Bankrupt California hospital chain falls deeper into junk
The bankrupt Verity Health System in California had its long-term rating lowered to CC from CCC by S&P Global Ratings.
The ratings agency announced the downgrade on Monday. It also gave the health system a negative outlook.
Verity filed for Chapter 11 bankruptcy protection in the U.S. Bankruptcy Court for the Central District of California in -Los Angeles on Aug. 31.
S&P lowered its rating on three series of 2005 bonds issued through the California Statewide Communities Development Authority’s: the $259.1 million series 2005A, $48.2 million series 2005G and the $17.6 million series 2005H.
Verity officials have said they will continue providing health services throughout the bankruptcy, but they intend to sell all or some of its assets.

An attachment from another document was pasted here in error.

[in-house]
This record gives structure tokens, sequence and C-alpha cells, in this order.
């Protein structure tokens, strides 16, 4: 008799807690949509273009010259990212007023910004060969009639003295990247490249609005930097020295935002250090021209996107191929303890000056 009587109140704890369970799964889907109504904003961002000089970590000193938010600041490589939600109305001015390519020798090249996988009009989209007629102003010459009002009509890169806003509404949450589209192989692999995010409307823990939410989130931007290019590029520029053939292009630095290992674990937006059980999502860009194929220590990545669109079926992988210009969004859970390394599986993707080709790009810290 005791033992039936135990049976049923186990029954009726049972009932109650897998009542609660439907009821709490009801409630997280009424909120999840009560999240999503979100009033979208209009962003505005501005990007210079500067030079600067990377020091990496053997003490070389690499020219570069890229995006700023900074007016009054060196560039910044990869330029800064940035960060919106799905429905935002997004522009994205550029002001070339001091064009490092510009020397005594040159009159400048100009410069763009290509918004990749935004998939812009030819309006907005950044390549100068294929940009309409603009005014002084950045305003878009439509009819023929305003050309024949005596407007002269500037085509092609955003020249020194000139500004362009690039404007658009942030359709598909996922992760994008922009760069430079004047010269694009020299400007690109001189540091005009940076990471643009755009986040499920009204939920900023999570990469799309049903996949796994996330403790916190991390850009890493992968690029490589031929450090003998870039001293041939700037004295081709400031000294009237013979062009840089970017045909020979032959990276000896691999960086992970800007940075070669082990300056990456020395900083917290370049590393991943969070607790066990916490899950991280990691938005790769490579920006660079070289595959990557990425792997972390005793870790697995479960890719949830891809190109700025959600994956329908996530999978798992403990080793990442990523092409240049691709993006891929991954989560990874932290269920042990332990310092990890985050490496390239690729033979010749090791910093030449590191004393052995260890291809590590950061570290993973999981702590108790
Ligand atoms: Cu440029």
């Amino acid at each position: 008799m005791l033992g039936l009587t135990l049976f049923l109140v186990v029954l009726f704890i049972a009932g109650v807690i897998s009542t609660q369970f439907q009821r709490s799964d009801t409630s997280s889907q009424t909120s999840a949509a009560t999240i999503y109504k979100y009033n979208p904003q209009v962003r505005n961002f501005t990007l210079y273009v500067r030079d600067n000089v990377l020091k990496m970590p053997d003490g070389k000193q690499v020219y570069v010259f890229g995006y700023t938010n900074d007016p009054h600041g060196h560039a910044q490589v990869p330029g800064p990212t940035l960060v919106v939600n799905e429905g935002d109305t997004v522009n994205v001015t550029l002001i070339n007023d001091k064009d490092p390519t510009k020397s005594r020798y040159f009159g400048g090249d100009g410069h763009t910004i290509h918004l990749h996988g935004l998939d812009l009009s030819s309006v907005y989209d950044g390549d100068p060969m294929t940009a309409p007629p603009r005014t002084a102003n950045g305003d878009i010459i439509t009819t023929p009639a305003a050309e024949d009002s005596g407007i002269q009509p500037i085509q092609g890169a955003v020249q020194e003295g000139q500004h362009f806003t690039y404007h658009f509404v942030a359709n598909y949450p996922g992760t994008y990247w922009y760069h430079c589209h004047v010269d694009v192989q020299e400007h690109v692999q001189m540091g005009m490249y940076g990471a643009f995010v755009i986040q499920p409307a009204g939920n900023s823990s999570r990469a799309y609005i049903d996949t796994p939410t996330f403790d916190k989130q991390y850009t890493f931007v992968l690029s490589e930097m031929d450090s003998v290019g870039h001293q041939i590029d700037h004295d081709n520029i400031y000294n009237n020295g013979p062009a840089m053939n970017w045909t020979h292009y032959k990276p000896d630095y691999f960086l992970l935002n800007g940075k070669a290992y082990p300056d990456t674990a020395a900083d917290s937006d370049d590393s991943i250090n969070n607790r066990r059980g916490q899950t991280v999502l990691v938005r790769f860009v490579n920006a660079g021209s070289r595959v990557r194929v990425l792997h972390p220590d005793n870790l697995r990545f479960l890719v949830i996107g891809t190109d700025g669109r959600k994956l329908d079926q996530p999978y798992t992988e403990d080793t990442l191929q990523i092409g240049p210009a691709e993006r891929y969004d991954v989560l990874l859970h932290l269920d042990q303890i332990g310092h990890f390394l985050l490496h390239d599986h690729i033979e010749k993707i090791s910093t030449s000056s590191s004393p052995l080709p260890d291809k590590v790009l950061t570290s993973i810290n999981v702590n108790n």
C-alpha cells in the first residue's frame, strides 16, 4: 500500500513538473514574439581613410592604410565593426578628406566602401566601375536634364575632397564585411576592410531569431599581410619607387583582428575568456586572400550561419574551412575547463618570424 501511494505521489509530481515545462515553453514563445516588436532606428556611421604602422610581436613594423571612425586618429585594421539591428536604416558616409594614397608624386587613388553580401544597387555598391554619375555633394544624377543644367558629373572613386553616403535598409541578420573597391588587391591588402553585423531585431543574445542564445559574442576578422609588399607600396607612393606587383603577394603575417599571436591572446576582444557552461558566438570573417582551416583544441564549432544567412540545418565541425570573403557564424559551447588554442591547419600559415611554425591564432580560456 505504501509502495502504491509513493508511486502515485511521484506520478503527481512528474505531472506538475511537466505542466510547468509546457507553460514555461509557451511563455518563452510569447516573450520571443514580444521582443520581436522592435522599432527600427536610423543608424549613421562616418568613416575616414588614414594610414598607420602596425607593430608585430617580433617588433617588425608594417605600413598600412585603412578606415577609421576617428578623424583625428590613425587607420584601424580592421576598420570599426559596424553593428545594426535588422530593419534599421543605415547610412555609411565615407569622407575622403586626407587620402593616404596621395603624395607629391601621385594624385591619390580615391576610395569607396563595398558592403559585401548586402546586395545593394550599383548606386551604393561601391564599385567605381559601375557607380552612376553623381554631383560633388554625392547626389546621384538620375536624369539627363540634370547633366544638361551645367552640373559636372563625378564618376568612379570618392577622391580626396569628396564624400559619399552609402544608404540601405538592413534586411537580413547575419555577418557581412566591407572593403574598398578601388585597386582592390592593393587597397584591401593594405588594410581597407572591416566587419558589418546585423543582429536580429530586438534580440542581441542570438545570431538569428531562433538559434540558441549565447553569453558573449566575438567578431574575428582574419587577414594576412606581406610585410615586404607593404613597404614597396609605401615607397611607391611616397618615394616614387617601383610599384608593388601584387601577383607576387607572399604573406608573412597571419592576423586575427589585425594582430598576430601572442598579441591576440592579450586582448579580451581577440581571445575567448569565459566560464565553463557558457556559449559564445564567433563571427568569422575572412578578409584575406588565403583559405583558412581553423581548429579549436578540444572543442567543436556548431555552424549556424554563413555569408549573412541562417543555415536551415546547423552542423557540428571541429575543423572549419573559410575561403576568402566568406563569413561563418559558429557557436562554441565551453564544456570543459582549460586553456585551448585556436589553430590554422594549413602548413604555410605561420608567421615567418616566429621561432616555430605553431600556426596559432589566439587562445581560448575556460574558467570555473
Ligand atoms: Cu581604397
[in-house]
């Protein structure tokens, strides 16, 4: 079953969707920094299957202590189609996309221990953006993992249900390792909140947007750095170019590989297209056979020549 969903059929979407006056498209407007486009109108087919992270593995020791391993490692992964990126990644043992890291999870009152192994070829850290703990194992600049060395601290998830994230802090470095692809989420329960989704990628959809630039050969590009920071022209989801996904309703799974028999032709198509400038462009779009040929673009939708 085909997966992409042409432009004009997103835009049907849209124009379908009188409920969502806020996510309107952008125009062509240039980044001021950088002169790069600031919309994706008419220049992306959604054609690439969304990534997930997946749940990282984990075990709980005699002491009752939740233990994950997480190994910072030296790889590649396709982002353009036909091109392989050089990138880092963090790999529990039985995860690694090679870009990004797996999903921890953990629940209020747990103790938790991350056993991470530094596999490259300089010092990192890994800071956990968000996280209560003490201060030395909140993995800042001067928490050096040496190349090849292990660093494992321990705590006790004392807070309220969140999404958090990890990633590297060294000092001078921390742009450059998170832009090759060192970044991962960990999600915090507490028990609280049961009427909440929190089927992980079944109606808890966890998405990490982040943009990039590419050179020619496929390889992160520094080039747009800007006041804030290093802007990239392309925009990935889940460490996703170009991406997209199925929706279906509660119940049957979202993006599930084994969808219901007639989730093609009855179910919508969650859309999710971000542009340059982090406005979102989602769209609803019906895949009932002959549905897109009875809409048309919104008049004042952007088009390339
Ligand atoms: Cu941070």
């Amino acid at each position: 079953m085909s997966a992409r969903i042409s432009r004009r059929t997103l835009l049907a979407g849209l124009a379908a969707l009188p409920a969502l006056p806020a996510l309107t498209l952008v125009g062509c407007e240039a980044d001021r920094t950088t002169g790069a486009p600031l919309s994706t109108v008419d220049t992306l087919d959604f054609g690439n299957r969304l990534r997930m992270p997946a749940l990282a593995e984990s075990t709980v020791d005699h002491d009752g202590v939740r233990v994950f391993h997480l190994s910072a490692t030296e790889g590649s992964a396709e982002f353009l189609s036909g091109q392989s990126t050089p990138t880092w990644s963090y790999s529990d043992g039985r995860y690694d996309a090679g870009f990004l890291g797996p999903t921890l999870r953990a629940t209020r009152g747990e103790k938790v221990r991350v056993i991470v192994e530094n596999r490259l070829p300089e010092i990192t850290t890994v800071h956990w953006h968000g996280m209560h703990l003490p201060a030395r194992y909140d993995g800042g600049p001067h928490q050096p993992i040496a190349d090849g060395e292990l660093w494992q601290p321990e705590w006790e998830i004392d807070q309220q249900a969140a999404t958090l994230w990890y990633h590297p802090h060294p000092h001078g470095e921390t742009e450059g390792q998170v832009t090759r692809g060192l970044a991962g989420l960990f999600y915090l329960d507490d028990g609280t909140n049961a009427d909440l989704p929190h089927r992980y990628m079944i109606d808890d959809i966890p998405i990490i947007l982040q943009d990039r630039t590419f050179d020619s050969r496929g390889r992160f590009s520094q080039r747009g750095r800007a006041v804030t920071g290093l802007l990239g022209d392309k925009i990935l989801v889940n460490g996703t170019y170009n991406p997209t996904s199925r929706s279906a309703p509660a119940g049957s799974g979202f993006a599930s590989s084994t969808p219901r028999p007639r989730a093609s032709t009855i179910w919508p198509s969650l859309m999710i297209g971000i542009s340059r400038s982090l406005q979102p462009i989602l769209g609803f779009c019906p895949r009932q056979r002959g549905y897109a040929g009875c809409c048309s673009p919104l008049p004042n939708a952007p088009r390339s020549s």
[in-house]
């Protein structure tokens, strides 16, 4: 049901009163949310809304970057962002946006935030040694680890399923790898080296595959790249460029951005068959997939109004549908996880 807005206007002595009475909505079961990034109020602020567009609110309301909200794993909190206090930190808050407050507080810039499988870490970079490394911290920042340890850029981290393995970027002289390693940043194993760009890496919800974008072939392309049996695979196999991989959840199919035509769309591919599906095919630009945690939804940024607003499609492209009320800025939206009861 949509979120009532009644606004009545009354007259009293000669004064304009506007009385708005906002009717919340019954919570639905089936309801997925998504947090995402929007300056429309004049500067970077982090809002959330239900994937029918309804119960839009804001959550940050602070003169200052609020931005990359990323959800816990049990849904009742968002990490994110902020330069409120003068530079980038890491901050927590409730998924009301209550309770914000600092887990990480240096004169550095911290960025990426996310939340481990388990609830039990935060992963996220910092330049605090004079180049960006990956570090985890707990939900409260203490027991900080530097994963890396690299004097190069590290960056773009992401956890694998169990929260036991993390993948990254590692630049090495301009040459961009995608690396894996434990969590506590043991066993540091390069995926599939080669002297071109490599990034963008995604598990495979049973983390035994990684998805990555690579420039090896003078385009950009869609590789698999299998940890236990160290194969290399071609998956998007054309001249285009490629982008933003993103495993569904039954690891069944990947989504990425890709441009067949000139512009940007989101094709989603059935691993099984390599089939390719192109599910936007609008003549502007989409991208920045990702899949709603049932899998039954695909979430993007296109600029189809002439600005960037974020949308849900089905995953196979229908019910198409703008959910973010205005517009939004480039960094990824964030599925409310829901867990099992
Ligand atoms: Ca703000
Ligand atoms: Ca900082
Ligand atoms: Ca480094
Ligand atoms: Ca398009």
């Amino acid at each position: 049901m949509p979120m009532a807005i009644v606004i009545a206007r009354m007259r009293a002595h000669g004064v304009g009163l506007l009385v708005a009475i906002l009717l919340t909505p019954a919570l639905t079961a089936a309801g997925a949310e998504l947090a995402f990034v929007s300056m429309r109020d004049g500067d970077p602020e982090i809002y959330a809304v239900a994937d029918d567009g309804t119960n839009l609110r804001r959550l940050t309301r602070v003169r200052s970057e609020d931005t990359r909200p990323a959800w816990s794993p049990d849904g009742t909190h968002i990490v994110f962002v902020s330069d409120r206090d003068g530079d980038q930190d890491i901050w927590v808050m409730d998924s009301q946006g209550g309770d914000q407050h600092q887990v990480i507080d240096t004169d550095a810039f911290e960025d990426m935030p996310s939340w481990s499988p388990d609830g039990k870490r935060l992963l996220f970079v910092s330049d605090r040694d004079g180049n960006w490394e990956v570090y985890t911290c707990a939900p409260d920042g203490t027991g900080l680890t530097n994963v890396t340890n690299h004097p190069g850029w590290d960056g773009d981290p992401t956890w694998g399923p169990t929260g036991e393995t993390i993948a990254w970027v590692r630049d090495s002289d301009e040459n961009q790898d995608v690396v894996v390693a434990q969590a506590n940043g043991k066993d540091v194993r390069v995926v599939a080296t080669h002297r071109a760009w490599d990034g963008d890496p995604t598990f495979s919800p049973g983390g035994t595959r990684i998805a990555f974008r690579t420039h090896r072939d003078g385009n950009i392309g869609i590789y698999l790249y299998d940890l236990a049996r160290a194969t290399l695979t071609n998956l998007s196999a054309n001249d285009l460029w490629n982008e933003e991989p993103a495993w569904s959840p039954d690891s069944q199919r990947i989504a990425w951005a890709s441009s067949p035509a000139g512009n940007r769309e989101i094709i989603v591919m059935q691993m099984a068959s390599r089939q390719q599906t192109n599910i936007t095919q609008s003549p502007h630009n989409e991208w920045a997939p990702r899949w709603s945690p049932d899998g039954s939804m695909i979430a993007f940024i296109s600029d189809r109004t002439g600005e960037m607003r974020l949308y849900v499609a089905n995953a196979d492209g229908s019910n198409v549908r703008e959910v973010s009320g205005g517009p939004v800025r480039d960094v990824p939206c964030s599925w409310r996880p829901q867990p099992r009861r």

The lowered rating reflects S&P's “view that the issuer is currently highly vulnerable to nonpayment over the next 12 months,” according to the report.
Management indicates that the system intends to continue to make its interest payments to the trustee during the proceedings, analysts wrote.
The negative outlook reflects the inherent risk of missing a debt service payment over the next 12 months, analysts wrote.
S&P defines a CC rating as: an obligation currently highly vulnerable to nonpayment. The CC rating is used when a default has not yet occurred but S&P expects default to be a virtual certainty, regardless of the anticipated time to default.
Verity operates six hospitals clustered in Los Angeles and the San Francisco Bay areas.
They are St. Francis Medical Center and St. Vincent Medical Center in southern California and O’Connor Hospital, St. Louise Regional Hospital, Seton Medical Center and Seton Medical Center Coastside in northern California. Verity also runs a physician network and medical foundation that includes urgent care centers and doctor’s offices.